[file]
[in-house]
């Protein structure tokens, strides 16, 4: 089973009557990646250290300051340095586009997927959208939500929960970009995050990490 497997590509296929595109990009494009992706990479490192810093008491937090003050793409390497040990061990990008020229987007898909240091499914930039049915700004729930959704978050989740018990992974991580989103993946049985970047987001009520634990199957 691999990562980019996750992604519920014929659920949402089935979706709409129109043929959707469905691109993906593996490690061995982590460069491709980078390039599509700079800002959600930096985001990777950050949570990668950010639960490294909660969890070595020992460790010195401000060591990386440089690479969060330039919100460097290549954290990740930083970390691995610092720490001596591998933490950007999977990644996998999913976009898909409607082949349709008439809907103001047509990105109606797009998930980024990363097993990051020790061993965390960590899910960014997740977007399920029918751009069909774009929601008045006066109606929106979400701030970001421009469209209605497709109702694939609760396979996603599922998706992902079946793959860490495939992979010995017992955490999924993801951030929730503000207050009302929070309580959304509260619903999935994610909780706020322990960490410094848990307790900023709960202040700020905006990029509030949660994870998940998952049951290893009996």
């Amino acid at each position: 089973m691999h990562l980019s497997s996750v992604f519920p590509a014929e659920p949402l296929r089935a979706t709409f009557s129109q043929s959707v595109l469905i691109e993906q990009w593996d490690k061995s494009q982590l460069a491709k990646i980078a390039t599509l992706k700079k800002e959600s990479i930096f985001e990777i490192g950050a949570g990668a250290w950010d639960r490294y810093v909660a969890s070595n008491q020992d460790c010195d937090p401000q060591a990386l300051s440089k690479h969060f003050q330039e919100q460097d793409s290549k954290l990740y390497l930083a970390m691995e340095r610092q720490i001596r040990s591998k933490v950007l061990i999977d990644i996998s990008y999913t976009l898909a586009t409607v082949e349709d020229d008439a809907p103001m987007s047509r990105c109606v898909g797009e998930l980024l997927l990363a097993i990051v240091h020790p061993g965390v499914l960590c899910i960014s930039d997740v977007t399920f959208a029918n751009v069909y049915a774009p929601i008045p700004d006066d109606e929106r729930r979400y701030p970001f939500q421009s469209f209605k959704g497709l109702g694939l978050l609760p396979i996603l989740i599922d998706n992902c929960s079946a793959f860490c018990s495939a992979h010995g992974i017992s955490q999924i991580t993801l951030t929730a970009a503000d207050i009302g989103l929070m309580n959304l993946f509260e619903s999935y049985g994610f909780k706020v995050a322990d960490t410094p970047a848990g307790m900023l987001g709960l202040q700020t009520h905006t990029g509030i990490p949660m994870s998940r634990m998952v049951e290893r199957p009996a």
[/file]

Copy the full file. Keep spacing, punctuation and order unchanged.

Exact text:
[in-house]
């Protein structure tokens, strides 16, 4: 089973009557990646250290300051340095586009997927959208939500929960970009995050990490 497997590509296929595109990009494009992706990479490192810093008491937090003050793409390497040990061990990008020229987007898909240091499914930039049915700004729930959704978050989740018990992974991580989103993946049985970047987001009520634990199957 691999990562980019996750992604519920014929659920949402089935979706709409129109043929959707469905691109993906593996490690061995982590460069491709980078390039599509700079800002959600930096985001990777950050949570990668950010639960490294909660969890070595020992460790010195401000060591990386440089690479969060330039919100460097290549954290990740930083970390691995610092720490001596591998933490950007999977990644996998999913976009898909409607082949349709008439809907103001047509990105109606797009998930980024990363097993990051020790061993965390960590899910960014997740977007399920029918751009069909774009929601008045006066109606929106979400701030970001421009469209209605497709109702694939609760396979996603599922998706992902079946793959860490495939992979010995017992955490999924993801951030929730503000207050009302929070309580959304509260619903999935994610909780706020322990960490410094848990307790900023709960202040700020905006990029509030949660994870998940998952049951290893009996």
């Amino acid at each position: 089973m691999h990562l980019s497997s996750v992604f519920p590509a014929e659920p949402l296929r089935a979706t709409f009557s129109q043929s959707v595109l469905i691109e993906q990009w593996d490690k061995s494009q982590l460069a491709k990646i980078a390039t599509l992706k700079k800002e959600s990479i930096f985001e990777i490192g950050a949570g990668a250290w950010d639960r490294y810093v909660a969890s070595n008491q020992d460790c010195d937090p401000q060591a990386l300051s440089k690479h969060f003050q330039e919100q460097d793409s290549k954290l990740y390497l930083a970390m691995e340095r610092q720490i001596r040990s591998k933490v950007l061990i999977d990644i996998s990008y999913t976009l898909a586009t409607v082949e349709d020229d008439a809907p103001m987007s047509r990105c109606v898909g797009e998930l980024l997927l990363a097993i990051v240091h020790p061993g965390v499914l960590c899910i960014s930039d997740v977007t399920f959208a029918n751009v069909y049915a774009p929601i008045p700004d006066d109606e929106r729930r979400y701030p970001f939500q421009s469209f209605k959704g497709l109702g694939l978050l609760p396979i996603l989740i599922d998706n992902c929960s079946a793959f860490c018990s495939a992979h010995g992974i017992s955490q999924i991580t993801l951030t929730a970009a503000d207050i009302g989103l929070m309580n959304l993946f509260e619903s999935y049985g994610f909780k706020v995050a322990d960490t410094p970047a848990g307790m900023l987001g709960l202040q700020t009520h905006t990029g509030i990490p949660m994870s998940r634990m998952v049951e290893r199957p009996a």